Shares of PetroChina closed up 1.9 percent to HK$10.66 in Hong Kong today. The stock has declined 4.7 percent in the past year, compared with a 9.5 percent gain in the benchmark Hang Seng Index.

Ports, LNG Concern

“Participating in key infrastructure like ports and LNG terminals is likely a harder sell and I don’t see Chinese involvement in that market segment,” Eurasia’s Pearson said. “As for stake participation in oil fields, it’s a different story and China will be taking up interests in similar deals in the coming months.”

Chinese companies have already bought a record $1.52 billion of stakes in oil and natural gas fields in the U.S. this year, more than triple that of last year, according to data compiled by Bloomberg. The three largest Chinese oil companies have about $40 billion in cash, according to data compiled by Bloomberg.

China National Petroleum plans to double overseas production to 200 million tons a year, or 4 million barrels a day, by 2015. The incremental production is equivalent to double Cnooc’s output.

Crude Cap

China’s energy demand is growing at the fastest pace among major economies even as aging onshore fields fail to keep pace. China plans to cap its crude imports at 61 percent of total consumption by 2015, according to an energy research paper released by China’s cabinet in October. The country’s reliance on imported crude was 56.4 percent in 2012, according the National Development and Reform Commission.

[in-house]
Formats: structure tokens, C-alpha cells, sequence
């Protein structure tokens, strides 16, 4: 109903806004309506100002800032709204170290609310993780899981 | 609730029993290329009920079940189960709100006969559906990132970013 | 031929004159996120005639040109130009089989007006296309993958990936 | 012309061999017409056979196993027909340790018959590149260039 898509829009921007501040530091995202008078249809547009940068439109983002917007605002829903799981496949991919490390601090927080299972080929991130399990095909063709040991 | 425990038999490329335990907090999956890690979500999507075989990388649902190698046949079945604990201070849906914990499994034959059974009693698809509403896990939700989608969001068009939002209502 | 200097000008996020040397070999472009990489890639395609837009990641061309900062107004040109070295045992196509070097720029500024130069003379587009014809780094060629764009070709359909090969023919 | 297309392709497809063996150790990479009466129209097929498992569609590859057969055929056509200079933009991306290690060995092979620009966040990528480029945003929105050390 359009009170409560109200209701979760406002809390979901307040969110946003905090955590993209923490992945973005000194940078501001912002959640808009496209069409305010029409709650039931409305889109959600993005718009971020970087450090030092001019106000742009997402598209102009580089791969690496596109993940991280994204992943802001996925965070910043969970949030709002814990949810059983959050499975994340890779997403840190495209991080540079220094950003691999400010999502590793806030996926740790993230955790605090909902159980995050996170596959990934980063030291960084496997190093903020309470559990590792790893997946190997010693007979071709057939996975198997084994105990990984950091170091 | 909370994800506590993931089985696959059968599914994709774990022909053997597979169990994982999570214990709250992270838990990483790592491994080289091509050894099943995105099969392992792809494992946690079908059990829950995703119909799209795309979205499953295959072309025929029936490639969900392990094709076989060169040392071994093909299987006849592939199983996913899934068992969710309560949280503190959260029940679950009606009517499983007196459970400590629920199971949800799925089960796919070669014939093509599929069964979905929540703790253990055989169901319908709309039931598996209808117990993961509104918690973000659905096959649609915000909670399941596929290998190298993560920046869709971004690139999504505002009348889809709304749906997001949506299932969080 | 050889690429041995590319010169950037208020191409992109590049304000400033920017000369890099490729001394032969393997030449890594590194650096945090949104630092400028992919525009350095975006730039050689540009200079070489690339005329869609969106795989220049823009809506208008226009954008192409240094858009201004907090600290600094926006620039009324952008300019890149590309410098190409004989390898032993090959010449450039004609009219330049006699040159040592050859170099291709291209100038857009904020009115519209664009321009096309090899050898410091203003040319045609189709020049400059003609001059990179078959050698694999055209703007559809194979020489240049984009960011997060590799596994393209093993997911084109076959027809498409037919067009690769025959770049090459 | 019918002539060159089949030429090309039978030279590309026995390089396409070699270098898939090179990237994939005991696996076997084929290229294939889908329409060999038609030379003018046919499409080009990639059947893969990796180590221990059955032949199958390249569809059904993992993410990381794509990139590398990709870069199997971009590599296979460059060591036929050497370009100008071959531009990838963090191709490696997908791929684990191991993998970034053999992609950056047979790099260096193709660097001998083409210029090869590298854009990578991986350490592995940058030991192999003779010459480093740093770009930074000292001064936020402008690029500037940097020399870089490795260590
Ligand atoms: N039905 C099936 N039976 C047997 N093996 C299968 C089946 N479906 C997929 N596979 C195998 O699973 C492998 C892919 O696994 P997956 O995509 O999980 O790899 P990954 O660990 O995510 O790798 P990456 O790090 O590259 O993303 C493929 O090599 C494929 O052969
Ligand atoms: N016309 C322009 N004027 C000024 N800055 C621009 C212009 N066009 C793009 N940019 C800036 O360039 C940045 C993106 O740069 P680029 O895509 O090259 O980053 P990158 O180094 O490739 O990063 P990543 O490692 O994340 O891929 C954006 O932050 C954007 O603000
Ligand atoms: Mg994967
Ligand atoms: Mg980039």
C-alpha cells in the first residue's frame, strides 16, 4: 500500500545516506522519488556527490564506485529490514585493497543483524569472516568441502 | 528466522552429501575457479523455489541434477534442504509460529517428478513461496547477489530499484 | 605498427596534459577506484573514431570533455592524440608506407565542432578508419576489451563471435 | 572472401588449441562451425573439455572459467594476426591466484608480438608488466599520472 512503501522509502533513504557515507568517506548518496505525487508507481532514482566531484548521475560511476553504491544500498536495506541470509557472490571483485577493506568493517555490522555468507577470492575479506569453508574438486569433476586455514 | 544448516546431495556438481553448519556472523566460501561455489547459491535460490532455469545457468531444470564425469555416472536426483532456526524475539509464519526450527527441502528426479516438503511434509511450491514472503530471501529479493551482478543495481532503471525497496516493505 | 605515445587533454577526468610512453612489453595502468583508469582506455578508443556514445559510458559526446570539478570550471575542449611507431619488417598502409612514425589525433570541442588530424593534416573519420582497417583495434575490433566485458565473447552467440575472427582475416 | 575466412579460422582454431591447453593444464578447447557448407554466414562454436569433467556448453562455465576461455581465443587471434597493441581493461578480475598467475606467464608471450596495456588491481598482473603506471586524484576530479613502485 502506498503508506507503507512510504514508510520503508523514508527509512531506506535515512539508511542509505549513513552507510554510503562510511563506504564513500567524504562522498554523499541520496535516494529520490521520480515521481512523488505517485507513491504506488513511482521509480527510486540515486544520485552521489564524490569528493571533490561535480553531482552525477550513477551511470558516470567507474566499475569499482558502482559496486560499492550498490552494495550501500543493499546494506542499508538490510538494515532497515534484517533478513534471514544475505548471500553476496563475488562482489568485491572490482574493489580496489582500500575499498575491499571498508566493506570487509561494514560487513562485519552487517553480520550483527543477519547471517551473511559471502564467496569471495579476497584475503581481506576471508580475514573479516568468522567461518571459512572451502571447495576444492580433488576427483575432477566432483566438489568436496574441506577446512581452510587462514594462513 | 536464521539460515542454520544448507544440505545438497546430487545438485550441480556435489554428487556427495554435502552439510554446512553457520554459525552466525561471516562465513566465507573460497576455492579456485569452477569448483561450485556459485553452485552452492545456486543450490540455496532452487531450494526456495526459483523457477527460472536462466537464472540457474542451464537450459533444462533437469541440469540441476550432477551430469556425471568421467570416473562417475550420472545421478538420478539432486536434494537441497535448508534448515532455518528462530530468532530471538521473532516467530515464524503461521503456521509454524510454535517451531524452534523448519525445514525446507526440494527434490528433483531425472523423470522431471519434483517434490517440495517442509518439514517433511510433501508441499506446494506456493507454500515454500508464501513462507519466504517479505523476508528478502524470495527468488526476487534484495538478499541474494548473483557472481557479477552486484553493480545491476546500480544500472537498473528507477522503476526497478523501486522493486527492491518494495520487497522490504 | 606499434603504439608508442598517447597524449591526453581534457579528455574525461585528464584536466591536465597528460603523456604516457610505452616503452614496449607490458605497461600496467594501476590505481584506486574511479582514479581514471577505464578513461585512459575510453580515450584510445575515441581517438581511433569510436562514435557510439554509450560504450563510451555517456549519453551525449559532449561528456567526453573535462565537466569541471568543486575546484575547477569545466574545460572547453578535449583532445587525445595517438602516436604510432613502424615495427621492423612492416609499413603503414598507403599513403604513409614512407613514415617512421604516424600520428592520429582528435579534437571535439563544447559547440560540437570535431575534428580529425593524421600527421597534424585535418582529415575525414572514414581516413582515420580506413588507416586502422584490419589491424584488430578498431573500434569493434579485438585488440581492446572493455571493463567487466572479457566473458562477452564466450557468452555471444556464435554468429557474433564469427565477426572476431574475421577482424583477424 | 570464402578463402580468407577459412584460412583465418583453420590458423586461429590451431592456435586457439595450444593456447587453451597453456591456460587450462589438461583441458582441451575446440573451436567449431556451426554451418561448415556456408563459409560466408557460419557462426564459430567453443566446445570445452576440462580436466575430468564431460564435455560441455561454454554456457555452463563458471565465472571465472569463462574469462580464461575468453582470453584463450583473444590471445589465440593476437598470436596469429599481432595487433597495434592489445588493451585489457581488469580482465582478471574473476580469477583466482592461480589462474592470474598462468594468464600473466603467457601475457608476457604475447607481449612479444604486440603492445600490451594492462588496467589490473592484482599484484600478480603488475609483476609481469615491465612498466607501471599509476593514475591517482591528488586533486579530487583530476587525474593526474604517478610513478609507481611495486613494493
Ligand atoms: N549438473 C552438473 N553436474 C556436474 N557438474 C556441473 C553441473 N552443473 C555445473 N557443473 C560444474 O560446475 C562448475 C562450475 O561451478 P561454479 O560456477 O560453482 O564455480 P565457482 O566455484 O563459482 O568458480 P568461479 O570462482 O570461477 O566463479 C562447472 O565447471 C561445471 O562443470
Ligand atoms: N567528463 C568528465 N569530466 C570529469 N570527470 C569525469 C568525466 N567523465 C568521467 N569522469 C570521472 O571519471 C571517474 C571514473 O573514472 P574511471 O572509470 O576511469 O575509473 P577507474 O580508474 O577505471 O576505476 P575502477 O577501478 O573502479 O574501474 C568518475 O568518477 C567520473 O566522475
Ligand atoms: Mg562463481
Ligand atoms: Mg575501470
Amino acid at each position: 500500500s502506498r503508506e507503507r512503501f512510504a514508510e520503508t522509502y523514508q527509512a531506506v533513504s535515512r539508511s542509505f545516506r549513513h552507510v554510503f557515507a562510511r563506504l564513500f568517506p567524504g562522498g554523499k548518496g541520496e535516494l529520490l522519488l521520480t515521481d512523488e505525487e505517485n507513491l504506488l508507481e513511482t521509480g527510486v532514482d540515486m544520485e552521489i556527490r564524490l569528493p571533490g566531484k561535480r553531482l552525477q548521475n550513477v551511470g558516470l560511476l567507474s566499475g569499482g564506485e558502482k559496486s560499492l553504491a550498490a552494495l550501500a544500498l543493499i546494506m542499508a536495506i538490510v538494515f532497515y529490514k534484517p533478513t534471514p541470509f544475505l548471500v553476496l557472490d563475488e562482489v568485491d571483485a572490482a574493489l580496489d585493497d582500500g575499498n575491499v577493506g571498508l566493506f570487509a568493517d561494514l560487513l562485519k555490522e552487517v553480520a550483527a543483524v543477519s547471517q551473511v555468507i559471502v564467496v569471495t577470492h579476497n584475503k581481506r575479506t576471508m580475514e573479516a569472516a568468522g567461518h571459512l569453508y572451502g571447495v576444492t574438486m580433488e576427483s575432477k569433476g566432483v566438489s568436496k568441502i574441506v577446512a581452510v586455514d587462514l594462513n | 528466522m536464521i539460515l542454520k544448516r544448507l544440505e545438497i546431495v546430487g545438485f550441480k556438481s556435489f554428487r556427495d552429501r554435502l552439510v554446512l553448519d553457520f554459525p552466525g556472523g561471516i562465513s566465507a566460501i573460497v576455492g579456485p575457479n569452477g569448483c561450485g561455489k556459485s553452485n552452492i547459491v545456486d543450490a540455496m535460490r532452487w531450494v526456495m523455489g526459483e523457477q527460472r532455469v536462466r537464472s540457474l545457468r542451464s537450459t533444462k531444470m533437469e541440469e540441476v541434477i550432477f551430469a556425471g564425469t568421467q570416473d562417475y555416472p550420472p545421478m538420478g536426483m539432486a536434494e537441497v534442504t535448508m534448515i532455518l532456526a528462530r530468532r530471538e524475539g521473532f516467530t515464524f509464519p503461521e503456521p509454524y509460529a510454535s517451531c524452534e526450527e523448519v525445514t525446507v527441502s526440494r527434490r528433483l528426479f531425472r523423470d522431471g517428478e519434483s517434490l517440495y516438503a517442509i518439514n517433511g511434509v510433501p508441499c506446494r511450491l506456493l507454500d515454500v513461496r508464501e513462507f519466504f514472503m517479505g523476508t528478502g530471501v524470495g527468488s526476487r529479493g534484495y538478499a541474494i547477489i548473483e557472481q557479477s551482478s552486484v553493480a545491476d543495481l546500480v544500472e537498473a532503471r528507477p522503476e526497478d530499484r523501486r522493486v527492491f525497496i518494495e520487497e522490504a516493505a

Sinopec’s purchase of Chesapeake Energy’s stake in a shale oil field in Oklahoma announced on Feb. 25 gave the Beijing- based company drilling rights to a field twice the size of New York City for less than one-third of the value estimated by Chesapeake for the asset. The same day Cnooc closed its deal to buy Canada’s Nexen.

Cnooc was barred from controlling the Gulf of Mexico oilfields under U.S. terms for its approval of the takeover, people familiar with the matter said this month. The U.S. is officially open to Chinese investment, a position that has been affirmed by President Barack Obama.

Security Risk

In September, Obama barred a Chinese-owned company from building wind farms near a U.S. Navy base in Oregon, the first time in 22 years a president has blocked a transaction as a national security risk. U.S. investment regulators previously had blocked at least three transactions that would have resulted in Chinese companies gaining control of assets near military facilities.

“If the Chinese try and take control then it may be an issue versus taking minority stakes where it seems the Americans are more relaxed,” said Simon Powell, head of Asian oil and gas research at CLSA Ltd. in Hong Kong. “China is increasingly staring down the barrel of being more and more dependent on imports, so anything that they can do to hedge they will consider.”

To contact Bloomberg News staff for this story: Rakteem Katakey in New Delhi at rkatakey@bloomberg.net; Aibing Guo in Hong Kong at aguo10@bloomberg.net; Sarah Chen in Beijing at schen514@bloomberg.net

To contact the editor responsible for this story: Jason Rogers at jrogers73@bloomberg.net